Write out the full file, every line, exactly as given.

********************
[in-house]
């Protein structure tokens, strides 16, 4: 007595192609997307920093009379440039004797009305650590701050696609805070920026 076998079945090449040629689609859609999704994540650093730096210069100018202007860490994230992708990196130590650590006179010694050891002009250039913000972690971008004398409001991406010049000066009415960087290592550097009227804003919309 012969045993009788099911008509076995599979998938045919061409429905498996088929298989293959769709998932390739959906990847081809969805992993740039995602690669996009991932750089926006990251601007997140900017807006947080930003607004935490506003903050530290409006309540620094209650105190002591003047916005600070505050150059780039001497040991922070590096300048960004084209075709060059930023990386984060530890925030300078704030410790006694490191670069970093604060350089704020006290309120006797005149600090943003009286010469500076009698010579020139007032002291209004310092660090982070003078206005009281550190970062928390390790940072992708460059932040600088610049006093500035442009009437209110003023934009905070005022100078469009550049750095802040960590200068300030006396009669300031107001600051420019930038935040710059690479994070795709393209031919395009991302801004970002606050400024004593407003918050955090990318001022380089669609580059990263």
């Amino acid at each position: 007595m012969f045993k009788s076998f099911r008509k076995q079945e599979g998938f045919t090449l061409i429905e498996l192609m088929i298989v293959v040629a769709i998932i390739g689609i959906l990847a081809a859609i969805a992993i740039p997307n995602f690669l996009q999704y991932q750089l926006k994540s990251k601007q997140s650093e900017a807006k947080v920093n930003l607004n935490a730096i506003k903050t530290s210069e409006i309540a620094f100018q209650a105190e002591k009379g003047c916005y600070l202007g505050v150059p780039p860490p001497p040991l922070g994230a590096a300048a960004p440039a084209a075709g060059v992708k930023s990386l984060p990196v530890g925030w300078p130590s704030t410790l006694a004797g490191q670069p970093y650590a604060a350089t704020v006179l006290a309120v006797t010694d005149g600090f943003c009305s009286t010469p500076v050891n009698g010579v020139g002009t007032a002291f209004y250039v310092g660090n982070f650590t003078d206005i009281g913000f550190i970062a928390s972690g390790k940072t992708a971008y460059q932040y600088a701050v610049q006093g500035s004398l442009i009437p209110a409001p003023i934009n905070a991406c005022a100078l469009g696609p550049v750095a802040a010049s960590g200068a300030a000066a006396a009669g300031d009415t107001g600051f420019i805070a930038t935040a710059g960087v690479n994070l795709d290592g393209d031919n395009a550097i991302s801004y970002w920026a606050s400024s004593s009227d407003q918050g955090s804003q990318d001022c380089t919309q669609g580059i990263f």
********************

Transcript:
[in-house]
């Protein structure tokens, strides 16, 4: 007595192609997307920093009379440039004797009305650590701050696609805070920026 076998079945090449040629689609859609999704994540650093730096210069100018202007860490994230992708990196130590650590006179010694050891002009250039913000972690971008004398409001991406010049000066009415960087290592550097009227804003919309 012969045993009788099911008509076995599979998938045919061409429905498996088929298989293959769709998932390739959906990847081809969805992993740039995602690669996009991932750089926006990251601007997140900017807006947080930003607004935490506003903050530290409006309540620094209650105190002591003047916005600070505050150059780039001497040991922070590096300048960004084209075709060059930023990386984060530890925030300078704030410790006694490191670069970093604060350089704020006290309120006797005149600090943003009286010469500076009698010579020139007032002291209004310092660090982070003078206005009281550190970062928390390790940072992708460059932040600088610049006093500035442009009437209110003023934009905070005022100078469009550049750095802040960590200068300030006396009669300031107001600051420019930038935040710059690479994070795709393209031919395009991302801004970002606050400024004593407003918050955090990318001022380089669609580059990263």
């Amino acid at each position: 007595m012969f045993k009788s076998f099911r008509k076995q079945e599979g998938f045919t090449l061409i429905e498996l192609m088929i298989v293959v040629a769709i998932i390739g689609i959906l990847a081809a859609i969805a992993i740039p997307n995602f690669l996009q999704y991932q750089l926006k994540s990251k601007q997140s650093e900017a807006k947080v920093n930003l607004n935490a730096i506003k903050t530290s210069e409006i309540a620094f100018q209650a105190e002591k009379g003047c916005y600070l202007g505050v150059p780039p860490p001497p040991l922070g994230a590096a300048a960004p440039a084209a075709g060059v992708k930023s990386l984060p990196v530890g925030w300078p130590s704030t410790l006694a004797g490191q670069p970093y650590a604060a350089t704020v006179l006290a309120v006797t010694d005149g600090f943003c009305s009286t010469p500076v050891n009698g010579v020139g002009t007032a002291f209004y250039v310092g660090n982070f650590t003078d206005i009281g913000f550190i970062a928390s972690g390790k940072t992708a971008y460059q932040y600088a701050v610049q006093g500035s004398l442009i009437p209110a409001p003023i934009n905070a991406c005022a100078l469009g696609p550049v750095a802040a010049s960590g200068a300030a000066a006396a009669g300031d009415t107001g600051f420019i805070a930038t935040a710059g960087v690479n994070l795709d290592g393209d031919n395009a550097i991302s801004y970002w920026a606050s400024s004593s009227d407003q918050g955090s804003q990318d001022c380089t919309q669609g580059i990263f």